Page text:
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Geospatial for automation – Geospatial World

Lee Baldwin, Segment Director, Autonomy and Positioning Division, Hexagon AB

Due to COVID-19, a lot of things changed in 2020. But the interest in autonomous mobility continued throughout the year. In the coming years, business in autonomy will continue to rise and meet the market interest. New business models are likely to come up. For instance, the ride-sharing companies that have already taken a foothold are only the beginning. With the advent of autonomous cars, we will see more people, especially in urban environments, take advantage of vehicle sharing; individual automobile ownership will decline. This will impact vehicle OEMS (Original Equipment Manufacturers), insurance carriers, car rental companies, and many more.

Geospatial data has been key to the growth of society since its early beginnings as cartography and map making. Today, cartography has evolved to use geospatial data in building high-definition 3D maps, which are vital to autonomous applications as they provide another sensor to a system’s robust positioning engine.

Ensuring safety

To achieve autonomy through ADAS (Advanced Driver Assistance Systems), safety must be our priority. We can achieve high degrees of safety through enhanced accuracy in our positioning engines. This process requires ‘sensor fusion’, where GNSS positioning is blended with navigational and positioning measurements from other sensors like inertial units or DMS (Driver Monitoring System). Today, Hexagon|NovAtel provides a whole ecosystem of technology sensors and software to facilitate sensor fusion and the enhanced positioning accuracy required in autonomous applications. We supply more than 500 R&D autonomous vehicle ecosystems with our sensor fusion technologies.

Keeping up with tech advances

Technology advances faster than governments can provide legal regulations, which is a challenge especially for autonomous applications. The current auto-pilot solutions can be demonstrably safe yet increase your auto insurance due to lack of governmental regulations. Issues like these can inhibit the adoption and growth of autonomous mobility. Regulations and legal aspects of autonomy must be discussed, reviewed and implemented quickly to keep up with the speed of technological advances. The US Federal Department of Transportation’s Federal Highway Administration is an example of how one-way governmental institutions can support autonomous mobility. Their CARMA program encourages research on cooperative driving automation open source software, which paves the way for innovation in automation and transportation methods.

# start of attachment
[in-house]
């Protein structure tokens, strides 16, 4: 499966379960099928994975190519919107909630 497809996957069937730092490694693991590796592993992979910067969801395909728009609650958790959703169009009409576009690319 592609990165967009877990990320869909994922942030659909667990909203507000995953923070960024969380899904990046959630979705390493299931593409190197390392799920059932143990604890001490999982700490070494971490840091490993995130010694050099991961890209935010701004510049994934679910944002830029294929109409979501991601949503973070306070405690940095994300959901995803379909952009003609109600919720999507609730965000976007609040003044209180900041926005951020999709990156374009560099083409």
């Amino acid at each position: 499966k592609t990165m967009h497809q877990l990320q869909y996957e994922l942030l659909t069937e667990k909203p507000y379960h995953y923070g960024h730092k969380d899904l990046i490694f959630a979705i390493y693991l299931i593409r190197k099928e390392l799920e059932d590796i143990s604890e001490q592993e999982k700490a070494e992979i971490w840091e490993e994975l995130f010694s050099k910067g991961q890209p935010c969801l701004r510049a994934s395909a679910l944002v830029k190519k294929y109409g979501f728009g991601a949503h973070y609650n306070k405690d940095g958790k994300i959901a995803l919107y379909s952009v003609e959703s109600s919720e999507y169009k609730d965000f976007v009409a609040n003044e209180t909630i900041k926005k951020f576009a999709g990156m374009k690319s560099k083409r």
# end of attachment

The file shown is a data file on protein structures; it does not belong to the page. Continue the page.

Off-road autonomous application prospects

Off-road autonomous applications will likely see faster adoption due to a more controlled environment (as opposed to open highways) and specific use cases. For example, in mining operations, there are already fully autonomous haulage systems, and wider adoption of autonomy would see these systems extended to agriculture and construction. The addition of collision avoidance systems like ADAS only improves safety of operations, making wide adoption in off-road applications already using autonomous technologies much more likely.

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